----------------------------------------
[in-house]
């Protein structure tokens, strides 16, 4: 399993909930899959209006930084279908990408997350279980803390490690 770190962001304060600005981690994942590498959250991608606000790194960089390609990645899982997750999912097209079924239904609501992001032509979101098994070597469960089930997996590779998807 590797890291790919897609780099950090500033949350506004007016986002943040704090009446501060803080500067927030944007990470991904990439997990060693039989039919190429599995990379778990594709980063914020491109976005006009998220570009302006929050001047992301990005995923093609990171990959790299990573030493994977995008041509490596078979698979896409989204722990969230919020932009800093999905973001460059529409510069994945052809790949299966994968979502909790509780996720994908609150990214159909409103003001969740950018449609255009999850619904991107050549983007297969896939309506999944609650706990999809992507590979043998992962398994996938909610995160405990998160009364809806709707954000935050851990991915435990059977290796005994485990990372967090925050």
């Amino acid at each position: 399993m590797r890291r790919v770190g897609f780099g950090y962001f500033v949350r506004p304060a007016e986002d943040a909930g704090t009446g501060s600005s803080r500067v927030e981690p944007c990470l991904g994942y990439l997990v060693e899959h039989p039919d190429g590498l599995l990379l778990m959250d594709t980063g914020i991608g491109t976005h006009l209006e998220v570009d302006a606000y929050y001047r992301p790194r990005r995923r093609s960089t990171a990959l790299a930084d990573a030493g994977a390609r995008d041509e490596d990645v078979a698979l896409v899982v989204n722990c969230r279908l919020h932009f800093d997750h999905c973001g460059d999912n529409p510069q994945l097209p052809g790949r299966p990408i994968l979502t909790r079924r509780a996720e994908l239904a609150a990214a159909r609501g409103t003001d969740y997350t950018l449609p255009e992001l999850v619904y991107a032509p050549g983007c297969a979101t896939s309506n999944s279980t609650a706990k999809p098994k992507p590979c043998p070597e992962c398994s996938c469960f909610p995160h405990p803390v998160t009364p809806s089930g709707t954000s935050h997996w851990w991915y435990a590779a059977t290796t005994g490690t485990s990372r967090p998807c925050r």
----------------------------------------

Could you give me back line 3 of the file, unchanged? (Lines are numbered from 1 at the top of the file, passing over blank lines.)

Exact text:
């Amino acid at each position: 399993m590797r890291r790919v770190g897609f780099g950090y962001f500033v949350r506004p304060a007016e986002d943040a909930g704090t009446g501060s600005s803080r500067v927030e981690p944007c990470l991904g994942y990439l997990v060693e899959h039989p039919d190429g590498l599995l990379l778990m959250d594709t980063g914020i991608g491109t976005h006009l209006e998220v570009d302006a606000y929050y001047r992301p790194r990005r995923r093609s960089t990171a990959l790299a930084d990573a030493g994977a390609r995008d041509e490596d990645v078979a698979l896409v899982v989204n722990c969230r279908l919020h932009f800093d997750h999905c973001g460059d999912n529409p510069q994945l097209p052809g790949r299966p990408i994968l979502t909790r079924r509780a996720e994908l239904a609150a990214a159909r609501g409103t003001d969740y997350t950018l449609p255009e992001l999850v619904y991107a032509p050549g983007c297969a979101t896939s309506n999944s279980t609650a706990k999809p098994k992507p590979c043998p070597e992962c398994s996938c469960f909610p995160h405990p803390v998160t009364p809806s089930g709707t954000s935050h997996w851990w991915y435990a590779a059977t290796t005994g490690t485990s990372r967090p998807c925050r």